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Posted on Jun 15, 2021
Turning has always been a probable solution for machining small mechanical parts in a wide range of industries. As technology continues to advance, manufacturers are always looking for ways to produce highly engineered parts with cutting-edge Swiss turn lathes.
With the improved motion control technology and advancement in material science, the Swiss lathe is gradually becoming the gold standard for turning projects, capable of producing cost-effective small precision components. Read on to find out how conventional CNC machinery is overshadowed by Swiss turn lathes.
:: Read more : Who Uses a Swiss CNC Lathe?
The most notable advantage of Swiss turning over conventional turning is the use of guide bushings. On a conventional lathe, the tools hold the workpiece firmly at the collet of the main spindle as it spins. This makes machining longer workpieces unsuitable because of deflection – the displacement of an object under a load caused by fracture.
Swiss turn lathes, on the other hand, have guide bushings that support the workpiece at a distance from the collet. This enables the cutting tool to always cut close to the point of support no matter how long the workpiece is. Such a configuration significantly reduces deflections, maintaining precise dimensions and allowing parts to be produced at the desired tolerance.
Compared with conventional lathe machines, Swiss turn CNC lathes are particularly suitable for producing a large volume of intricate precision parts. With a single setup, a Swiss turn lathe can easily perform multiple operations which greatly increases productivity. This is possible because of the multi-axis configuration.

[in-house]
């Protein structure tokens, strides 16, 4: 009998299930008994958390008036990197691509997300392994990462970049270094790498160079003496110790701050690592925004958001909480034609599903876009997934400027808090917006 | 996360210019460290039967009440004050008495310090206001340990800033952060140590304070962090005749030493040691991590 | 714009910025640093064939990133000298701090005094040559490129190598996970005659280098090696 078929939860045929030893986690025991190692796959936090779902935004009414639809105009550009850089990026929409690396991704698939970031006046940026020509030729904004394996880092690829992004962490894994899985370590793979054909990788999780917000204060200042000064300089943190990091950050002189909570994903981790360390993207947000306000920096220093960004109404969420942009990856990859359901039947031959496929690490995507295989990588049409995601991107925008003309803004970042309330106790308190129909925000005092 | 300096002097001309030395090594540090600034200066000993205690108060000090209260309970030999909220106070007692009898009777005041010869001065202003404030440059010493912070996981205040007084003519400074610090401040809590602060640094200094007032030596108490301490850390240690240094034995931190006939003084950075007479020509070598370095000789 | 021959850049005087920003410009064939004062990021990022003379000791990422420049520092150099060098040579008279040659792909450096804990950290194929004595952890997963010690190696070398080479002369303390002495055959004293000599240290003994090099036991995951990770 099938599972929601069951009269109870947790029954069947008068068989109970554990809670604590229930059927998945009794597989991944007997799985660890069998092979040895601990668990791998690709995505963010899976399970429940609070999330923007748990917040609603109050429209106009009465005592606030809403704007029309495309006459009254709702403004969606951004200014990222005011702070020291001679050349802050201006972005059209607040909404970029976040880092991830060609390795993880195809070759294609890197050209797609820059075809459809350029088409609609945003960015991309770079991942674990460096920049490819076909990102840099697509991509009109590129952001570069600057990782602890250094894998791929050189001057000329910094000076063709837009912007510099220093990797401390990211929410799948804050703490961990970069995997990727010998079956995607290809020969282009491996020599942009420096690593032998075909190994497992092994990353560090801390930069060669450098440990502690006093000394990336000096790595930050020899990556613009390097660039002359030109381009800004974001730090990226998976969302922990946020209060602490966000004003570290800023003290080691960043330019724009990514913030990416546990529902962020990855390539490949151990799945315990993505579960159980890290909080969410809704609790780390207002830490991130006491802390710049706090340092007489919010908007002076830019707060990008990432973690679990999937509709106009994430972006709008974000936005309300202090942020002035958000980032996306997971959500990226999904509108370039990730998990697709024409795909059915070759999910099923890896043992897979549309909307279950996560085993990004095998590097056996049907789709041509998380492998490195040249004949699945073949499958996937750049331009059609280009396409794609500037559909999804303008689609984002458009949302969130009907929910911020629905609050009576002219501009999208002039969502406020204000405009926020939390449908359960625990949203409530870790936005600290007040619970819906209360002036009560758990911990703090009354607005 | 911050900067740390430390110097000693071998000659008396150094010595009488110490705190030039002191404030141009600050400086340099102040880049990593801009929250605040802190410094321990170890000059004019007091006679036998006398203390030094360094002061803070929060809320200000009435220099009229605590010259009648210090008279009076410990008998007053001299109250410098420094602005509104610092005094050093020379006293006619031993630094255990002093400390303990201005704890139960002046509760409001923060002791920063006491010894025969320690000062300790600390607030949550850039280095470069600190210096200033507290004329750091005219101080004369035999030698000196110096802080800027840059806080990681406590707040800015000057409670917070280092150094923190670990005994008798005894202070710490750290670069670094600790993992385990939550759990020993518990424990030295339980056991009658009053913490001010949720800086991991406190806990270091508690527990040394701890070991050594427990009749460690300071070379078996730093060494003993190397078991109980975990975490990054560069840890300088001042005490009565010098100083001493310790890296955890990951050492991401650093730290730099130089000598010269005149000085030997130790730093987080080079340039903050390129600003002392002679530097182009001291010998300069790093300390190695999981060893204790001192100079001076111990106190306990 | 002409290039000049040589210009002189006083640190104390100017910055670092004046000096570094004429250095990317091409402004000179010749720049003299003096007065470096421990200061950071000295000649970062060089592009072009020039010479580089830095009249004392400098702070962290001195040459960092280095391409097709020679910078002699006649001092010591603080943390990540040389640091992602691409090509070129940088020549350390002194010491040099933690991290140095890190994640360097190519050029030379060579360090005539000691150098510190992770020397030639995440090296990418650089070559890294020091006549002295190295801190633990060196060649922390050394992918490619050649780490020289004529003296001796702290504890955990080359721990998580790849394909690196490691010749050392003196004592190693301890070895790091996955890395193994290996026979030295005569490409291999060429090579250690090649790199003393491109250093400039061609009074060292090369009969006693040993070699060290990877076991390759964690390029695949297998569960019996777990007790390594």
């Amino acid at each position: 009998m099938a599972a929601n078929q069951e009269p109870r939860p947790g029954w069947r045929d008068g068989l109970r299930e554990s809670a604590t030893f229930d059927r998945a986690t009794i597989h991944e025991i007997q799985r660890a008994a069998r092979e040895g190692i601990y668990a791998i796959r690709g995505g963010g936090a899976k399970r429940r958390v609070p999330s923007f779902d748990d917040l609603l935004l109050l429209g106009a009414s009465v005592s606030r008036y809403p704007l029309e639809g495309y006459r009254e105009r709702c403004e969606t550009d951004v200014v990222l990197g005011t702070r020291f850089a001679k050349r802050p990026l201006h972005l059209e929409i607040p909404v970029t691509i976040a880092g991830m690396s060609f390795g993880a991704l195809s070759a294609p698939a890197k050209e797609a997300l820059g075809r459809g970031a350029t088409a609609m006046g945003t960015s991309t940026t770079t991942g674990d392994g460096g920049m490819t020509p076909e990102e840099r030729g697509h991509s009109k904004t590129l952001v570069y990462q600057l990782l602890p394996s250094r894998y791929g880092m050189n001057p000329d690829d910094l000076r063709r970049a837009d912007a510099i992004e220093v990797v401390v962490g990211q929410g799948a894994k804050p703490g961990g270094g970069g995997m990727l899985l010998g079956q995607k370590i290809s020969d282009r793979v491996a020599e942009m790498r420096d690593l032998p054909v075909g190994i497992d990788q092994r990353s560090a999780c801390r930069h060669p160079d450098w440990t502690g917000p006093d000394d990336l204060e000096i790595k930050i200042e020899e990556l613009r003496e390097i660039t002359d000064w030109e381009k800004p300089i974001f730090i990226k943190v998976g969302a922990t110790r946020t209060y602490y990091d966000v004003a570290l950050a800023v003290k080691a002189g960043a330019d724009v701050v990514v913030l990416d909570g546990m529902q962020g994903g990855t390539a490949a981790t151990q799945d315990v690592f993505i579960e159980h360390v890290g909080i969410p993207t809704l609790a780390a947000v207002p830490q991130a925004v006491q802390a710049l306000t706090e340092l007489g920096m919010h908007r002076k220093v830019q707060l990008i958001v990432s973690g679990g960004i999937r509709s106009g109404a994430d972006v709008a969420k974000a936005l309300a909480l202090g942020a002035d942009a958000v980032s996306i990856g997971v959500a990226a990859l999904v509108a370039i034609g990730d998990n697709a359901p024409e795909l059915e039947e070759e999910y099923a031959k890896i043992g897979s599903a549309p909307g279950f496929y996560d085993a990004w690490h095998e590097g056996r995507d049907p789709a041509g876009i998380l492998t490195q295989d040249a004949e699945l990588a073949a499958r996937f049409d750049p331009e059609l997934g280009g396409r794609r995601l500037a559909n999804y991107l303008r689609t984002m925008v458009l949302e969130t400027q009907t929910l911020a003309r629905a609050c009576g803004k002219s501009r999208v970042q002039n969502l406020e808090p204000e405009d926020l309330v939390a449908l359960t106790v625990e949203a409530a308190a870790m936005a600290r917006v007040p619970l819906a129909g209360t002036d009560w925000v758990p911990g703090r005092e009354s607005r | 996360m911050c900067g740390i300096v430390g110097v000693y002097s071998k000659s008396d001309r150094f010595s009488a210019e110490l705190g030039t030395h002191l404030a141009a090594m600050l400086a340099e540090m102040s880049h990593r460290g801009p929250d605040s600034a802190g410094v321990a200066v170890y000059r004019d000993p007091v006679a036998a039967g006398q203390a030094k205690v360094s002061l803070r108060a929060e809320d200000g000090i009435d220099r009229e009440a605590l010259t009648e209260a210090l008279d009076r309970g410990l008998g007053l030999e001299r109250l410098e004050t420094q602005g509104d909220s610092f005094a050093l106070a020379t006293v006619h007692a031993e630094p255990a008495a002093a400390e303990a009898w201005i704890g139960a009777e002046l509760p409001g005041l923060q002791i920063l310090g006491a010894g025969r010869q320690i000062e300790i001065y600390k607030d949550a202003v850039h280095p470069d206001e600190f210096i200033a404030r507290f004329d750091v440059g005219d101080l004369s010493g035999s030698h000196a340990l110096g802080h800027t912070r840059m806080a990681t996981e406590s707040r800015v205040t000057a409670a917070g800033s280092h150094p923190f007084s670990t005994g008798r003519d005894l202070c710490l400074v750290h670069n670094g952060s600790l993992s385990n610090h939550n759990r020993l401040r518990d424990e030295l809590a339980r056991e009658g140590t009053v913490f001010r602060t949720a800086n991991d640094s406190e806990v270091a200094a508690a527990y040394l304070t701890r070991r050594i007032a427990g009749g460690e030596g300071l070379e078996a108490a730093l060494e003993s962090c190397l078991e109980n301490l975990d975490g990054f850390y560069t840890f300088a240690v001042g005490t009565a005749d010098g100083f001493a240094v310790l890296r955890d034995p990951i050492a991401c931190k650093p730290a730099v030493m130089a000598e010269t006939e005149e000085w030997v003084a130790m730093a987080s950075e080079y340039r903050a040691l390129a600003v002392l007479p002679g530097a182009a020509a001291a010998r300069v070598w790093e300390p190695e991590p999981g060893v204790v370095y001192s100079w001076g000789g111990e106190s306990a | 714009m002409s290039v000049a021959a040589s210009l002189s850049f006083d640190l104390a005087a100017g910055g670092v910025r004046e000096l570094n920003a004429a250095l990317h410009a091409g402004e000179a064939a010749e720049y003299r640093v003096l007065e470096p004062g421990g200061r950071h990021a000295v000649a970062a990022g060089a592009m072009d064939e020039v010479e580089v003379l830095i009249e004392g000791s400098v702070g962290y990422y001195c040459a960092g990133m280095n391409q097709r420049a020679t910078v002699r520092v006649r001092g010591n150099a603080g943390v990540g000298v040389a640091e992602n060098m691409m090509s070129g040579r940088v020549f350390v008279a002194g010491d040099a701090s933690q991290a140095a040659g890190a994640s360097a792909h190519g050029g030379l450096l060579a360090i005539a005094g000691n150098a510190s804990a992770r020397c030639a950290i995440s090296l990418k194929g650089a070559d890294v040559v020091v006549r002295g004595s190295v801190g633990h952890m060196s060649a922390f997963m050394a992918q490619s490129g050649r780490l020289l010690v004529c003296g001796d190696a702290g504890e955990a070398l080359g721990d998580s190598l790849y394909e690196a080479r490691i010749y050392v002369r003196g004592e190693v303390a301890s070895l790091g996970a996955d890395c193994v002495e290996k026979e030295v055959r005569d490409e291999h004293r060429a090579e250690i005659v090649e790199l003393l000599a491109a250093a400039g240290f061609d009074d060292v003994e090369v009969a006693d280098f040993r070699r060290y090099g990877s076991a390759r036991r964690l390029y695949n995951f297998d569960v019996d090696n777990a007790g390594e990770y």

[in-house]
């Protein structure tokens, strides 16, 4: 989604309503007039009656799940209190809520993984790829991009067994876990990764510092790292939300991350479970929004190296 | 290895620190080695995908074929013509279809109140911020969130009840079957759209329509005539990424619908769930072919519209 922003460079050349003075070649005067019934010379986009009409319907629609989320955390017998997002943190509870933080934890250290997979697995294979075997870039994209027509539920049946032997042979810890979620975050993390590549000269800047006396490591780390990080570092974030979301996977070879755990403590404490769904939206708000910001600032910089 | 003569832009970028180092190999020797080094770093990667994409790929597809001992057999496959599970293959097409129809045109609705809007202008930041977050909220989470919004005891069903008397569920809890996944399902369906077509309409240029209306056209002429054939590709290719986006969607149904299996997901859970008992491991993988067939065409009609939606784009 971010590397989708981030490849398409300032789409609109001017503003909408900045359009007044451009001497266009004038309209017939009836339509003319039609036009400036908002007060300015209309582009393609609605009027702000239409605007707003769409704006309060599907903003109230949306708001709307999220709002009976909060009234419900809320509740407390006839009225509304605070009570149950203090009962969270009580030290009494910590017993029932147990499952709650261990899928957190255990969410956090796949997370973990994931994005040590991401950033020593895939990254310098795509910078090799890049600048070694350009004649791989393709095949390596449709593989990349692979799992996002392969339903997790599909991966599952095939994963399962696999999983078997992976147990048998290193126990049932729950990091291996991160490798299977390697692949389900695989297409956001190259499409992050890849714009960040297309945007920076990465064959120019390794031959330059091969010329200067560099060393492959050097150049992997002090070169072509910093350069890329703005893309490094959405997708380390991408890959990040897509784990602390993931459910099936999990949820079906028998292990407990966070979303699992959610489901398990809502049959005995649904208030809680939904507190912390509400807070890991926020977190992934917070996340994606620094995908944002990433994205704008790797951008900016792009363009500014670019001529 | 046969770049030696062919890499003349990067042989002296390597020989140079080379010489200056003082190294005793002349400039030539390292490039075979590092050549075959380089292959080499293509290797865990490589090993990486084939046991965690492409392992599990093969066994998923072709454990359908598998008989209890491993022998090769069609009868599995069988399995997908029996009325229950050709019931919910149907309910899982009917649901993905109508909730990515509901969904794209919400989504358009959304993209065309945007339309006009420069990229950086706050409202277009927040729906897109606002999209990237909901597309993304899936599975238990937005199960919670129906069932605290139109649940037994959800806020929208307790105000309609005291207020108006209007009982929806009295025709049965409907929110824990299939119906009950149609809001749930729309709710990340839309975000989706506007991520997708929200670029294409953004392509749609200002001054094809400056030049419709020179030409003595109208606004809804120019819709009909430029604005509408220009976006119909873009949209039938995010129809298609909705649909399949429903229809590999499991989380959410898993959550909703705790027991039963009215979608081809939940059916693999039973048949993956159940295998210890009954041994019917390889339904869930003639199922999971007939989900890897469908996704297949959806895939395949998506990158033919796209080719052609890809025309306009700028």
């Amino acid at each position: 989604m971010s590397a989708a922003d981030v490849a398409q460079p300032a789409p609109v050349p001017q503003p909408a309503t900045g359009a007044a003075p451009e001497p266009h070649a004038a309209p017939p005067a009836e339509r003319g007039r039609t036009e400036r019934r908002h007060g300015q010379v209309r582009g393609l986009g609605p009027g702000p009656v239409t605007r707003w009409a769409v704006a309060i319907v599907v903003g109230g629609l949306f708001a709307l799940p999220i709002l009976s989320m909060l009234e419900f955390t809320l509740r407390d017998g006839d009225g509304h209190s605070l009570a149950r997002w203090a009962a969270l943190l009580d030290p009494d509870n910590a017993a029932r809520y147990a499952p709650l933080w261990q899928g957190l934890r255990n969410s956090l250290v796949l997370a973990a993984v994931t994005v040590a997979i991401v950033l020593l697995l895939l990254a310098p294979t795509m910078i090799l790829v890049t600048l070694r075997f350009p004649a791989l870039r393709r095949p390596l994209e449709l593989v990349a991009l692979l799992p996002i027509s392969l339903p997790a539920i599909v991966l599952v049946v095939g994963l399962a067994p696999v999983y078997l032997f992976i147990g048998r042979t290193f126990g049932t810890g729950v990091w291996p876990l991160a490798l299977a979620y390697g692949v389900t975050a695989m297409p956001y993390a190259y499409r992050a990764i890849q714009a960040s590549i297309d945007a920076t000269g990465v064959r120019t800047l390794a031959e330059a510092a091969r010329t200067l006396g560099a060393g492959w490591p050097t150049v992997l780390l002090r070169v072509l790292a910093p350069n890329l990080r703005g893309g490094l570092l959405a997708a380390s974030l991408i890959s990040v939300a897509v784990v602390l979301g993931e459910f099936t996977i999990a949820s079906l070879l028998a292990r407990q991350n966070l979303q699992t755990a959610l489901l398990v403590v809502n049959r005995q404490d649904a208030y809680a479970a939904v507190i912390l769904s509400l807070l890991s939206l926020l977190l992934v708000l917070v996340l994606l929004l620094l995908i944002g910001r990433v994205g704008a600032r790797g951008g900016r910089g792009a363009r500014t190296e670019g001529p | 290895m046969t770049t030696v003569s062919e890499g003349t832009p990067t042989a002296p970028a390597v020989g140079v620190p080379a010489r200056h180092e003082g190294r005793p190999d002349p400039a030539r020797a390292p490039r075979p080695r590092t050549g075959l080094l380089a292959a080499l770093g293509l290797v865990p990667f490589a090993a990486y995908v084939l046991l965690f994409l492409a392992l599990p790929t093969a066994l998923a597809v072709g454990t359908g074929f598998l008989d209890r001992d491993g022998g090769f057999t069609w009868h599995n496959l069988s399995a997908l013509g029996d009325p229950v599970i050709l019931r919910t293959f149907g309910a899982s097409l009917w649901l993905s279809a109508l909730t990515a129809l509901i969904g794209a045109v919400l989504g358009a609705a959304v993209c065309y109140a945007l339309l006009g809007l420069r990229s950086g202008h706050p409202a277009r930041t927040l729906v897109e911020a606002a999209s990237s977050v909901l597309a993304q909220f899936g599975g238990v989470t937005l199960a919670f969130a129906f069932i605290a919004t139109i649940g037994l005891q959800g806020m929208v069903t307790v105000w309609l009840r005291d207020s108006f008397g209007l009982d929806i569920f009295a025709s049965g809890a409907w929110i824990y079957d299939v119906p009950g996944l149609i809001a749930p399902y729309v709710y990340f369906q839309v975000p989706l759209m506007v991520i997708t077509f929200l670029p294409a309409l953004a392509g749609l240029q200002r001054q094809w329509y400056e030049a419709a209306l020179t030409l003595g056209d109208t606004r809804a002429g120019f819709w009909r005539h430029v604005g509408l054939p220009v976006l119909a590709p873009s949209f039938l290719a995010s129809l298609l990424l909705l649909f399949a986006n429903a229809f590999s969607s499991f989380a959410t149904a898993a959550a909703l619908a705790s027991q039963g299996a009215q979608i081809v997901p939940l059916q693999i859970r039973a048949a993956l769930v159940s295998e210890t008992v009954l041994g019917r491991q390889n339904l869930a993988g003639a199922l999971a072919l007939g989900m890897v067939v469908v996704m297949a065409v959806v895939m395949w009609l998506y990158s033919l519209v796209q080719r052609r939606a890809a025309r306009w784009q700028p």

While a conventional CNC machine typically has three to four axes, a Swiss turn lathe can have as many as thirteen. A project that would require multiple operations or even multiple machines to complete can now be accomplished in one single cycle. Such a repeatable and automated process not only saves time and money, but also maintains exceptional accuracy.
The unique programming also differentiates a Swiss turn machine from conventional lathes. Generally, the tuning tool of a conventional lathe can move in both the X and Z direction to make contact with the workpiece. In conventional lathes, the direction at which the part faces the collet is the “minus” (Z) direction. In Swiss turn lathes, the direction at which the part faces the guide bushing is viewed as the “plus” (Z) direction. To start turning, both types of machines require the respective offset. The fact that the Z-direction configuration often leads to machining failures is why more and more machinists switch from a conventional lathe to a Swiss turn lathe.
Generally, a conventional lathe requires water as a coolant liquid, while a Swiss turn lathe uses oil. Since the heat capacity of oil is lower than that of water, the oil heats up faster than during the turning process. This means that the heat is dissipated from the cutting tool more easily. The use of oil coolant is also what contributes to the superior machining tolerance because of reduced dimensional deformation from thermal expansion.
To sum up, Swiss-type lathes come out on top because of their superior accuracy, production capacity, machining tolerance, and the ability to machine small parts. You will be able to run a Swiss-type lathe at much faster cycle times for extended hours unattended. Due to the better turnaround and throughput, Swiss-type machines tend to be more expensive than conventional CNC machines. We advise that potential buyers review the cost structure of their production to see if the return on investment justifies the upfront cost.
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